(a) In general
Notwithstanding any statute, regulation, or other rule of law (other than this subchapter and subchapter II), with respect to any transaction in or affecting interstate or foreign commerce—
(1) a signature, contract, or other record relating to such transaction may not be denied legal effect, validity, or enforceability solely because it is in electronic form; and
(2) a contract relating to such transaction may not be denied legal effect, validity, or enforceability solely because an electronic signature or electronic record was used in its formation.

15 U.S. Code § 7002 allows state laws different from § 7001 only if such laws implement the Uniform Electronic Transactions Act (UETA) or if such a law:

(2) (A) specifies the alternative procedures or requirements for the use or acceptance (or both) of electronic records or electronic signatures to establish the legal effect, validity, or enforceability of contracts or other records, if—
(2) (A) (i) such alternative procedures or requirements are consistent with this subchapter and subchapter II; and
(2) (A) (ii) such alternative procedures or requirements do not require, or accord greater legal status or effect to, the implementation or application of a specific technology or technical specification for performing the functions of creating, storing, generating, receiving, communicating, or authenticating electronic records or electronic signatures;

15 U.S. Code § 7003 lists various specific exceptions to § 7001 Including:

  • wills, codicils, or testamentary trusts;
  • adoption, divorce, or other matters of family law
  • court orders or notices, or official court documents
  • the cancellation or termination of utility services default, acceleration, repossession, foreclosure, or eviction, or the right to cure for a residential mortgage or lease
  • the cancellation or termination of health insurance or benefits or life insurance benefits
  • recall of a product, or material failure of a product, that risks endangering health or safety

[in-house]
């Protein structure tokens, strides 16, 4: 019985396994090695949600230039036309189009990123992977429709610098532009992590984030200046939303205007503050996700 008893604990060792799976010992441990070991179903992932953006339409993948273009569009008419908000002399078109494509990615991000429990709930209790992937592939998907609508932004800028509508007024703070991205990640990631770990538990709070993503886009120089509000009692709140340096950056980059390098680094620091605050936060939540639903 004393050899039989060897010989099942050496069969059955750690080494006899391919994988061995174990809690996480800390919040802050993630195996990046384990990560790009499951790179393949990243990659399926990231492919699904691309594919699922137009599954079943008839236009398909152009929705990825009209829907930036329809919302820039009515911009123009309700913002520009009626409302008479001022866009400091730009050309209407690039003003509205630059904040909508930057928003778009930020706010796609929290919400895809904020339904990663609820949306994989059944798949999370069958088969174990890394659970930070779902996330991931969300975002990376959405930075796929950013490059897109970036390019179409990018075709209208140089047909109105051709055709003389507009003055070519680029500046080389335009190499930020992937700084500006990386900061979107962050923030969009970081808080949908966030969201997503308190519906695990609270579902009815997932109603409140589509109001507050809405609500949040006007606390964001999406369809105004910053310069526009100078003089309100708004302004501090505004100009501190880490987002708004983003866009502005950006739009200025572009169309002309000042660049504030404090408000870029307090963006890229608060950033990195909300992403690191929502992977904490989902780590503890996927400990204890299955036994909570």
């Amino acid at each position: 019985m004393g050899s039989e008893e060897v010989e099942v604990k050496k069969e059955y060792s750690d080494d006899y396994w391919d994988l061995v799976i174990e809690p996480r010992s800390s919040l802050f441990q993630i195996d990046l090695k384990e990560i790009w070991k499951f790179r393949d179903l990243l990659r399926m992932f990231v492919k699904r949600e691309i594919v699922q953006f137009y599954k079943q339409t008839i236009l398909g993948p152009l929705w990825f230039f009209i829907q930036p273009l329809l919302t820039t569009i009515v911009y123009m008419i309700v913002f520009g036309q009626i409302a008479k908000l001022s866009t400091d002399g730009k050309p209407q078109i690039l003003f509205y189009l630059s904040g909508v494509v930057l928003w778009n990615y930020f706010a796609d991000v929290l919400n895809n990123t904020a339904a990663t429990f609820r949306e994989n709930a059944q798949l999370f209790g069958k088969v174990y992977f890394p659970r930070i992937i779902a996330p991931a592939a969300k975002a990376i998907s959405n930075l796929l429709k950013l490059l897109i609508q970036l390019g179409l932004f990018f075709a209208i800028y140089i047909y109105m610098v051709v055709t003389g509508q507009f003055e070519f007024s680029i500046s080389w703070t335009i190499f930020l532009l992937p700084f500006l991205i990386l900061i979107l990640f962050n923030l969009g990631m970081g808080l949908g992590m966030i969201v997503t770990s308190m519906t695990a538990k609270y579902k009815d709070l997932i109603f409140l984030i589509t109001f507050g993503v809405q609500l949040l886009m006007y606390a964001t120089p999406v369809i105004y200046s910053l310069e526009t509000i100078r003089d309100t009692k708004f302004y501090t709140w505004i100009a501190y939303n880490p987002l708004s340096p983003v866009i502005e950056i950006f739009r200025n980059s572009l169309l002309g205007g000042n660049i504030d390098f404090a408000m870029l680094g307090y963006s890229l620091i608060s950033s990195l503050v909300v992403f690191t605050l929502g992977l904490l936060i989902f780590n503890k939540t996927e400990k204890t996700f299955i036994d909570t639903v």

The UETA (section 2 subsection (8) provides that:

(8) “Electronic signature” means an electronic sound, symbol, or process attached to or logically associated with a record and executed or adopted by a person with the intent to sign the record.

(official comment) The idea of a signature is broad and not specifically defined. Whether any particular record is “signed” is a question of fact. Proof of that fact must be made under other applicable law. This Act simply assures that the signature may be accomplished through electronic means. No specific technology need be used in order to create a valid signature. One’s voice on an answering machine may suffice if the requisite intention is present. Similarly, including one’s name as part of an electronic mail communication also may suffice, as may the firm name on a facsimile. It also may be shown that the requisite intent was not present and accordingly the symbol, sound or process did not amount to a signature. One may use a digital signature with the requisite intention, or one may use the private key solely as an access device with no intention to sign, or otherwise accomplish a legally binding act. In any case the critical element is the intention to execute or adopt the sound or symbol or process for the purpose of signing the related record.

The definition requires that the signer execute or adopt the sound, symbol, or process with the intent to sign the record. The act of applying a sound, symbol or process to an electronic record could have differing meanings and effects. The consequence of the act and the effect of the act as a signature are determined under other applicable law. However, the essential attribute of a signature involves applying a sound, symbol or process with an intent to do a legally significant act. It is that intention that is understood in the law as a part of the word “sign”, without the need for a definition. This Act establishes, to the greatest extent possible, the equivalency of electronic signatures and manual signatures. Therefore the term “signature” has been used to connote and convey that equivalency. The purpose is to overcome unwarranted biases against electronic methods of signing and authenticating records. The term “authentication,” used in other laws, often has a narrower meaning and purpose than an electronic signature as used in this Act. However, an authentication under any of those other laws constitutes an electronic signature under this Act.

The precise effect of an electronic signature will be determined based on the surrounding circumstances under Section 9(b).

This definition includes as an electronic signature the standard webpage click through process. ...

  • Interesting. This may be a better topic for meta, but I wouldn't rely on upcounsel, findlaw, or any other service, which seems to derive its income from recommending lawyers, for legal information. Both up upconsel and findlaw make broad claims with little to support them. And they "hand wave" their explanations enough that it would seem that their main purpose is to get people to employ one of the attorneys they recommend. While their claims may in fact be well-researched, their lack of references makes them not suitable for educational purposes.
    – grovkin
    Commented Jun 14, 2021 at 0:06